Cornus amomum (Silky Dogwood) Unity Grown
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Cornus amomum is a medium-height, deciduous shrub native to swamp border, wetlands, and stream banks across much of the eastern United States. Also called silky dogwood, the common name refers to the small, silky hairs found on twigs and on the undersides of the plant's leaves. Although Cornus amomum can grow to 12' tall, it may grow out faster than it grows upward, forming dense thickets if growth is not controlled. Silky dogwood prefers well-drained soil on the wetter side, but has wide tolerance of soil types and light levels.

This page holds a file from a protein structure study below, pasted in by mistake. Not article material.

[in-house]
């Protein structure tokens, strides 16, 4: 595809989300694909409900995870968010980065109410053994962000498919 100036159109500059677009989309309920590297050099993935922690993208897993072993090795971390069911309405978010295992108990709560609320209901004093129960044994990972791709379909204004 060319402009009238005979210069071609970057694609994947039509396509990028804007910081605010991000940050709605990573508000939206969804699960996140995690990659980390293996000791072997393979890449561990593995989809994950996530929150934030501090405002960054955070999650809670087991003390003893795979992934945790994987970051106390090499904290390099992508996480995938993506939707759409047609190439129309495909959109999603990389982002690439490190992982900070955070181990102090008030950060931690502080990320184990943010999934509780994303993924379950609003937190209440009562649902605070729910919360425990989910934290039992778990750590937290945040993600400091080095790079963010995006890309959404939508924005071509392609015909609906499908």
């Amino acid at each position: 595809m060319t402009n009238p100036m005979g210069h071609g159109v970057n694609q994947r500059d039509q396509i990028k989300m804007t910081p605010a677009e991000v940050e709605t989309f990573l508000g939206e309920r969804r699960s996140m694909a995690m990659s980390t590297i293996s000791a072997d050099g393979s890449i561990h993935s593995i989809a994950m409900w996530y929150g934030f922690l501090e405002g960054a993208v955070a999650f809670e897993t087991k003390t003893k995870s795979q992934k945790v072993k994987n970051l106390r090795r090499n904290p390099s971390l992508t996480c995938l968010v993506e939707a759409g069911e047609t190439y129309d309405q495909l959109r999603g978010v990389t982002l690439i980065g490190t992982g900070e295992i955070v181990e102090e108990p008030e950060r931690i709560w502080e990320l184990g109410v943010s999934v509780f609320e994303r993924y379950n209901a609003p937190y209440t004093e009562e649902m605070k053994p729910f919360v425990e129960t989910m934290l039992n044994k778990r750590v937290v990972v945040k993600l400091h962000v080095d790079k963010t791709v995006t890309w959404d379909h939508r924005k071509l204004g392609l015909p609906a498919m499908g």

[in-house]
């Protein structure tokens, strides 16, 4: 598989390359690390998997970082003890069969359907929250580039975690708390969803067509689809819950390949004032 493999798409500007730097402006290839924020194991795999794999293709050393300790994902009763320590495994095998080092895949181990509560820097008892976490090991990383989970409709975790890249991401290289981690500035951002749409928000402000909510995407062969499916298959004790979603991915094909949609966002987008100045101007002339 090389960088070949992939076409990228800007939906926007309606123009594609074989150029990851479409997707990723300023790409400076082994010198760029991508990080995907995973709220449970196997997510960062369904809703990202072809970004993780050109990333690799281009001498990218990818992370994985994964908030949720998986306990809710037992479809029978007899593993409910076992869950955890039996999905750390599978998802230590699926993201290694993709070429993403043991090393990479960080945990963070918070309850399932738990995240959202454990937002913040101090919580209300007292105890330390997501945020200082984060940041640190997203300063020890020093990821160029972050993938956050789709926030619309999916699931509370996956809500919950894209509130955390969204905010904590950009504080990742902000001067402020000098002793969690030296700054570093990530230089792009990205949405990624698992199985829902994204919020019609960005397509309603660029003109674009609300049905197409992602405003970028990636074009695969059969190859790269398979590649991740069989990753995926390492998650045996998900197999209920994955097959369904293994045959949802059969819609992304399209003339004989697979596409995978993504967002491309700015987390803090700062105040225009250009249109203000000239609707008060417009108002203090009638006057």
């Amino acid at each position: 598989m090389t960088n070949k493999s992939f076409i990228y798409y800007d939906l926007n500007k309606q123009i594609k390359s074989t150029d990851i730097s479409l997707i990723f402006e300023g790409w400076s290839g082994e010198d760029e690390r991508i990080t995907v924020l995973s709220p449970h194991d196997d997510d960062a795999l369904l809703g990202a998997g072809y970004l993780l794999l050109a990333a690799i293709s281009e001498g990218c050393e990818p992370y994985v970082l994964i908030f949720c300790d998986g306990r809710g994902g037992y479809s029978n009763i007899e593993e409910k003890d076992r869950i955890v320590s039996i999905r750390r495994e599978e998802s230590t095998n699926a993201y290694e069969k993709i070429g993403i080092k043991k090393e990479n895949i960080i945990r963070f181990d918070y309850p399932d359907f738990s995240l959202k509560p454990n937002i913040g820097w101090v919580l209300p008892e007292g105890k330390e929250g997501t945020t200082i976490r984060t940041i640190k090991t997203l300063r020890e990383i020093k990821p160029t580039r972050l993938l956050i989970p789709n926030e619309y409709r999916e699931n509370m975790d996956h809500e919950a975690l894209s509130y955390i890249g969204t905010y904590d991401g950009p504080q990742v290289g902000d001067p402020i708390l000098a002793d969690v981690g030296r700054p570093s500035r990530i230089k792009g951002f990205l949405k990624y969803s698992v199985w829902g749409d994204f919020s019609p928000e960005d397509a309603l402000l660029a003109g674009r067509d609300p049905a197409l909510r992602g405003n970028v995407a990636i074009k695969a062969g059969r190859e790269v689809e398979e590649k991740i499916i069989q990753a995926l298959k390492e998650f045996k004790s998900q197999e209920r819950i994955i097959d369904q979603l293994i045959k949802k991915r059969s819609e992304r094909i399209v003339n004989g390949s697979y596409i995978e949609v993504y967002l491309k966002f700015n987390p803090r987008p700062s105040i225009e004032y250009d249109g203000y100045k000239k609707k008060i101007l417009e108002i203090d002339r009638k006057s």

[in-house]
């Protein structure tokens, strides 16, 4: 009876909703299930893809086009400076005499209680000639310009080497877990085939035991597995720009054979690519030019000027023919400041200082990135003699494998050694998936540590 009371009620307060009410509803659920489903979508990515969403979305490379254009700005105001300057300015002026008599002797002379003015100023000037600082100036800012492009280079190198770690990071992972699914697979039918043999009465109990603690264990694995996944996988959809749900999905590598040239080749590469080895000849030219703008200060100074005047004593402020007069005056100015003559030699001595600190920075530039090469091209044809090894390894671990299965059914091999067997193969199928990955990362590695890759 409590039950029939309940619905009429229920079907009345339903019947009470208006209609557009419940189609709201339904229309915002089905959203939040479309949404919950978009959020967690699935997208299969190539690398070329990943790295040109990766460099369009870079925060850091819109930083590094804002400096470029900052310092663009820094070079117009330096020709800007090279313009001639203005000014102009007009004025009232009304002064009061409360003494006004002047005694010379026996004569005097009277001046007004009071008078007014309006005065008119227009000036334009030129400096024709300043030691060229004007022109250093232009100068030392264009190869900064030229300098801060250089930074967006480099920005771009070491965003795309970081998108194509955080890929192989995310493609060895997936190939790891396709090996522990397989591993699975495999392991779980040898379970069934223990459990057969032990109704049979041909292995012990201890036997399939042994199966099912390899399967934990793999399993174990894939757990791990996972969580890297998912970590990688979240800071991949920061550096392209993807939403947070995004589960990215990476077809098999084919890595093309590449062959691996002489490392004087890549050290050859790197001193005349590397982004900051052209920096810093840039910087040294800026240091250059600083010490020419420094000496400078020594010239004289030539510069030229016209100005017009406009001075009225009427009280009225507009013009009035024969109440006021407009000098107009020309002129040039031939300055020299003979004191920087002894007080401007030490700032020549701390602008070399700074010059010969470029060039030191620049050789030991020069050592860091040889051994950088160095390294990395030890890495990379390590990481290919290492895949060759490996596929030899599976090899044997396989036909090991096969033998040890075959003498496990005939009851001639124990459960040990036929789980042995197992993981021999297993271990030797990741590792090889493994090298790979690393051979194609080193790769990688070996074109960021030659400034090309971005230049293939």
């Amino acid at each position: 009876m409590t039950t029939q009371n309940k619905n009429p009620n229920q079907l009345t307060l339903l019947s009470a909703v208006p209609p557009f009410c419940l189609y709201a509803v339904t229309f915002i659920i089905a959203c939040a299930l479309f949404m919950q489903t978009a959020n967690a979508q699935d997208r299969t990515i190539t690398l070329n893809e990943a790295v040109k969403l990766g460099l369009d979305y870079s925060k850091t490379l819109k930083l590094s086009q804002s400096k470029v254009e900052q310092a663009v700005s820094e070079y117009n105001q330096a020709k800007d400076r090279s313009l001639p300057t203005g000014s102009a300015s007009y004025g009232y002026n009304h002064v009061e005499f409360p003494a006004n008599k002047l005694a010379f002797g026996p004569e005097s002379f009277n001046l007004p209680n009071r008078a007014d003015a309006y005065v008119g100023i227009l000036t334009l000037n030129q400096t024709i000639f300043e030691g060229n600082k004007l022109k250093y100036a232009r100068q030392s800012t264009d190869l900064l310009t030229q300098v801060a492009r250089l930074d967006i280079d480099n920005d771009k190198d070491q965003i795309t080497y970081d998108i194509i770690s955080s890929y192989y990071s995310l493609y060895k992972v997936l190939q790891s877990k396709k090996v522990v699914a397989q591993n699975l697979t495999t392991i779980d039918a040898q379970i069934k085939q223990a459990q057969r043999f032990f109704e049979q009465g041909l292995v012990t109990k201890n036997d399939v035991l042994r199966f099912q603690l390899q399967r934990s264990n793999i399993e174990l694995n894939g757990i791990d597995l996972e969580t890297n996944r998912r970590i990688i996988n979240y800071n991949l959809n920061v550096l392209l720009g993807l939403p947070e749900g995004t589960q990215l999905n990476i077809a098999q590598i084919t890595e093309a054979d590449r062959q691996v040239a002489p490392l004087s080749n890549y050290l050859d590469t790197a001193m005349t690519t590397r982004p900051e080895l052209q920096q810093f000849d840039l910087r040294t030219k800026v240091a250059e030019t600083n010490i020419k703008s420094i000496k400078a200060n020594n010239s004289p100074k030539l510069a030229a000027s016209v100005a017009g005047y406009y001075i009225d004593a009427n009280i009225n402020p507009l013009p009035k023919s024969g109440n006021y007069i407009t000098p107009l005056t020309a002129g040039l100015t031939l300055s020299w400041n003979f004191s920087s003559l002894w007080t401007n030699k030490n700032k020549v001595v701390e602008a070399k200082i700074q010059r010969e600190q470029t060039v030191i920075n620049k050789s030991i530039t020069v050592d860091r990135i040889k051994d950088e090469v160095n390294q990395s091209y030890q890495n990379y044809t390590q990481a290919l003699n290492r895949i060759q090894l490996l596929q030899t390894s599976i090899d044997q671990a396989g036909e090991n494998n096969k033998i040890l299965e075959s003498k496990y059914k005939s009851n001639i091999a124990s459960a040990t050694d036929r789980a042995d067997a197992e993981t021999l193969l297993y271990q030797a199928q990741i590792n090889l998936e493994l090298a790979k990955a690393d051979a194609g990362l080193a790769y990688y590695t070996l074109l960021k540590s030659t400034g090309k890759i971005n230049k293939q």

A good choice for wetter, low-lying areas in the landscape, Cornus amomum works well as a natural screen, and for erosion control near stream banks or in rain gardens, but may prove too much work to maintain in more manicured scapes. Silky dogwood blooms from May to June, producing small lacecap clusters of white flowers instead of the stereotypical wide-bracted flowers of other dogwoods, and these flowers turn to small blueish berries which attract many types of birds in the late summer months.